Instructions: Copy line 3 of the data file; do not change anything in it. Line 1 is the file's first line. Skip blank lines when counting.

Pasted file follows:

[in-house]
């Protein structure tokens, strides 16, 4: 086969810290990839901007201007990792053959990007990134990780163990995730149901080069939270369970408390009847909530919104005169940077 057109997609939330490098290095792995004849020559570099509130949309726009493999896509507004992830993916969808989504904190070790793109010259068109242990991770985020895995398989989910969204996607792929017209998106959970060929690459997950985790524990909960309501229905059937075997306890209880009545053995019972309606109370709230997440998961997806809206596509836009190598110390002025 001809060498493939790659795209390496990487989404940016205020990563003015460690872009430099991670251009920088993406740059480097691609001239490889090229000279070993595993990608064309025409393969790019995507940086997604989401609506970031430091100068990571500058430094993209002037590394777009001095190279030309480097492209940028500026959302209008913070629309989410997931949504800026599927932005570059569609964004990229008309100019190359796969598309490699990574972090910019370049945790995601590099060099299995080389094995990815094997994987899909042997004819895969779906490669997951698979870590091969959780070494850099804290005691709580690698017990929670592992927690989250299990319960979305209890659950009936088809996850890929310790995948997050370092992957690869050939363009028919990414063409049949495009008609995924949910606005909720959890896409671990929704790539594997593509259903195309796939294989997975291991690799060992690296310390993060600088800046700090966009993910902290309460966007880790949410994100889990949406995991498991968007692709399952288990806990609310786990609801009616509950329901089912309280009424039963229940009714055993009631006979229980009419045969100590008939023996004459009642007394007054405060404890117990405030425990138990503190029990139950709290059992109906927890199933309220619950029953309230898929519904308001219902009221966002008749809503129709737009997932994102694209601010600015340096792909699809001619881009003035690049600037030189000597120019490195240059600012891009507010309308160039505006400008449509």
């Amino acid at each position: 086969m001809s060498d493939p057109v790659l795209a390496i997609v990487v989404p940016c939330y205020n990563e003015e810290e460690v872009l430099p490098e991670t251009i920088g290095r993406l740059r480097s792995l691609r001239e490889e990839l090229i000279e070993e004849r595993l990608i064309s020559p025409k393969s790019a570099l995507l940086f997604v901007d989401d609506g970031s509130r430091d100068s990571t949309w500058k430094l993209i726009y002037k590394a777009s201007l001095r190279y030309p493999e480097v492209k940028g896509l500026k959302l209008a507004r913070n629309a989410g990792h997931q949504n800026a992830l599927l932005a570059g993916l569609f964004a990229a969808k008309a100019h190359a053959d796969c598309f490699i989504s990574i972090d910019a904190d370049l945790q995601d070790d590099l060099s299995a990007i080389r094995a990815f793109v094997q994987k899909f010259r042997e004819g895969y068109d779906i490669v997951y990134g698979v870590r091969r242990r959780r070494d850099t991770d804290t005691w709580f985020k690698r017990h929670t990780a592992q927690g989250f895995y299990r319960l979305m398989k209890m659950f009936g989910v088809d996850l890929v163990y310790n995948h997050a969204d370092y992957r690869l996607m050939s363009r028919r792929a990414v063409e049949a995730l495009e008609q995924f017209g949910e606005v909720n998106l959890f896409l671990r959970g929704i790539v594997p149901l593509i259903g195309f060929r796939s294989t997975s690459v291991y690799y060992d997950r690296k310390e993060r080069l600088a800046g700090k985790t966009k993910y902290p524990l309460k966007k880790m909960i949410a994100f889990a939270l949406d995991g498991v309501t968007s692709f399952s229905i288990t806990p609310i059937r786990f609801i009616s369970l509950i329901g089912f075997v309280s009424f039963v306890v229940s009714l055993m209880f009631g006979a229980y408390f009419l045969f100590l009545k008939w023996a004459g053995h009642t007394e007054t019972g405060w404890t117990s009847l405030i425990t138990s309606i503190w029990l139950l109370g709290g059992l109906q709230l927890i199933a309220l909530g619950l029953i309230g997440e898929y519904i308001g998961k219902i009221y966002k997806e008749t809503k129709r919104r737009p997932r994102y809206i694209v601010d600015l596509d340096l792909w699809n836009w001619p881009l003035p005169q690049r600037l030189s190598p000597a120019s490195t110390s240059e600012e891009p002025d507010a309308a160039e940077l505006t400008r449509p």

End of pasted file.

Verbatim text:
């Amino acid at each position: 086969m001809s060498d493939p057109v790659l795209a390496i997609v990487v989404p940016c939330y205020n990563e003015e810290e460690v872009l430099p490098e991670t251009i920088g290095r993406l740059r480097s792995l691609r001239e490889e990839l090229i000279e070993e004849r595993l990608i064309s020559p025409k393969s790019a570099l995507l940086f997604v901007d989401d609506g970031s509130r430091d100068s990571t949309w500058k430094l993209i726009y002037k590394a777009s201007l001095r190279y030309p493999e480097v492209k940028g896509l500026k959302l209008a507004r913070n629309a989410g990792h997931q949504n800026a992830l599927l932005a570059g993916l569609f964004a990229a969808k008309a100019h190359a053959d796969c598309f490699i989504s990574i972090d910019a904190d370049l945790q995601d070790d590099l060099s299995a990007i080389r094995a990815f793109v094997q994987k899909f010259r042997e004819g895969y068109d779906i490669v997951y990134g698979v870590r091969r242990r959780r070494d850099t991770d804290t005691w709580f985020k690698r017990h929670t990780a592992q927690g989250f895995y299990r319960l979305m398989k209890m659950f009936g989910v088809d996850l890929v163990y310790n995948h997050a969204d370092y992957r690869l996607m050939s363009r028919r792929a990414v063409e049949a995730l495009e008609q995924f017209g949910e606005v909720n998106l959890f896409l671990r959970g929704i790539v594997p149901l593509i259903g195309f060929r796939s294989t997975s690459v291991y690799y060992d997950r690296k310390e993060r080069l600088a800046g700090k985790t966009k993910y902290p524990l309460k966007k880790m909960i949410a994100f889990a939270l949406d995991g498991v309501t968007s692709f399952s229905i288990t806990p609310i059937r786990f609801i009616s369970l509950i329901g089912f075997v309280s009424f039963v306890v229940s009714l055993m209880f009631g006979a229980y408390f009419l045969f100590l009545k008939w023996a004459g053995h009642t007394e007054t019972g405060w404890t117990s009847l405030i425990t138990s309606i503190w029990l139950l109370g709290g059992l109906q709230l927890i199933a309220l909530g619950l029953i309230g997440e898929y519904i308001g998961k219902i009221y966002k997806e008749t809503k129709r919104r737009p997932r994102y809206i694209v601010d600015l596509d340096l792909w699809n836009w001619p881009l003035p005169q690049r600037l030189s190598p000597a120019s490195t110390s240059e600012e891009p002025d507010a309308a160039e940077l505006t400008r449509p």